Document Type : Research Articles
Faculty of Science, Universiti Brunei Darussalam, Jln Tungku Link, Brunei Darussalam.
Institute of Applied Data Analytics, Universiti Brunei Darussalam, Jln Tungku Link, Brunei Darussalam.
NCD Prevention Unit, Ministry of Health, Commonwealth Drive, Brunei Darussalam.
Early Detection & Cancer Prevention Services, Pantai Jerudong Specialist Centre, Brunei Darussalam.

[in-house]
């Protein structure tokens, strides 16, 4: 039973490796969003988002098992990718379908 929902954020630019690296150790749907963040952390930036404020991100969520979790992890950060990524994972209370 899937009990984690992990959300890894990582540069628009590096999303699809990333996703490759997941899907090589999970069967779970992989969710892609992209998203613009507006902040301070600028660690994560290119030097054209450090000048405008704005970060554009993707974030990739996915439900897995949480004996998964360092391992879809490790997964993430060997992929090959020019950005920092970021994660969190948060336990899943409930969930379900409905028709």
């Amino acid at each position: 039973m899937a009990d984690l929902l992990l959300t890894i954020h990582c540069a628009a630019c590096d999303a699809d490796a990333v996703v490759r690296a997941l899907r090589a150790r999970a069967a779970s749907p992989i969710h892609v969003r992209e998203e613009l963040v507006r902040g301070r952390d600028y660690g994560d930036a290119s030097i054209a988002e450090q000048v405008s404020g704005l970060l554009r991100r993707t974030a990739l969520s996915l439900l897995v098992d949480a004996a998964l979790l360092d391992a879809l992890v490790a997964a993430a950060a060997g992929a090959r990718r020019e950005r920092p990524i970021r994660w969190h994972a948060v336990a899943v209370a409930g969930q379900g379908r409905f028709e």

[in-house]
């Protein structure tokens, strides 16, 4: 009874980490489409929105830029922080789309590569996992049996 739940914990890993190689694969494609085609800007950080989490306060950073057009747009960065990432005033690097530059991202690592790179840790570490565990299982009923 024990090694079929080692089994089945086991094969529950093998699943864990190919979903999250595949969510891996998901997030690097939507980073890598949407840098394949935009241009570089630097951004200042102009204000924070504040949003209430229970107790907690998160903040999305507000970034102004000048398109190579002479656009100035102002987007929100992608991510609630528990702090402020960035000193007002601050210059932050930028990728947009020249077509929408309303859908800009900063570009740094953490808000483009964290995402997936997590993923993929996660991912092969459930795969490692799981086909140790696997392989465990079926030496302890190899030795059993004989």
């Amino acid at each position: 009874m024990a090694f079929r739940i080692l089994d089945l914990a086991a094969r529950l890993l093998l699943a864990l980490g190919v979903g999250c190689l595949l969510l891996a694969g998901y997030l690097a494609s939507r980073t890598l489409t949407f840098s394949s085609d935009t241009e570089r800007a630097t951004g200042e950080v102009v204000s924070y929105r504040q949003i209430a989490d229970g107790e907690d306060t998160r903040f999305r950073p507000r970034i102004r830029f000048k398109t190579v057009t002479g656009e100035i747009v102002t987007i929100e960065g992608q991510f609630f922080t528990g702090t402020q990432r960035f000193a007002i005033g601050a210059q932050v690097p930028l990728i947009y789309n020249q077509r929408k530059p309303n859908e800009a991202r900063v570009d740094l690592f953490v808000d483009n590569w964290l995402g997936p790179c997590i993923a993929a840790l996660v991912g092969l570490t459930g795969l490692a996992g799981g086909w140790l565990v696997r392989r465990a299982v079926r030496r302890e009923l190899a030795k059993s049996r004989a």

Background: This study aims to determine the survival rates for children and adolescents aged 0-19 years diagnosed with childhood cancer and to evaluate the associated factors for childhood cancer survival in Brunei Darussalam. Methods: The analysis was based on de-identified data of 263 childhood cancer for the period 2002 to 2017 retrieved from a population-based cancer registry. Overall survival was estimated using the Kaplan-Meier method. Univariate analysis, using the log-rank test, was used to examine the differences in survival between groups. Multivariate analysis, using the Cox Proportional Hazard (PH) regression model, was used to estimate the hazard ratios (HRs) and select the significant associated factors for childhood cancer patients’ survival. Results: The overall 1-, 5- and 10-year survival rates for all childhood cancers combined were 79.4%, 70.0% and 68.8% respectively. The most common types of cancer were leukemias, malignant epithelial neoplasms, lymphomas and tumours of the central nervous system (CNS). The 5-year survival estimates were highest for malignant epithelial neoplasms (84.2%) while the lowest was tumours of the CNS (44.1%). Log rank tests showed significant differences in childhood cancer patients’ survival between tumour types and period of diagnosis. In the Cox PH analysis, the presence of lymphomas, gonodal and germ cell neoplasms, and malignant epithelial neoplasms compared to leukemia; children aged 1-4 and 5-9 years compared to adolescents aged 15-19 years; and periods of diagnosis in 2002-2006 and 2007-2011 compared to 2012-2017 were significantly associated with lower hazard of death in this study. Conclusion: This study provides a baseline measurement of childhood cancer survival for monitoring and evaluation of cancer control programmes, to allow planning of cancer control program strategies such as surveillance, screening, and treatment to improve childhood survival rates in Brunei Darussalam.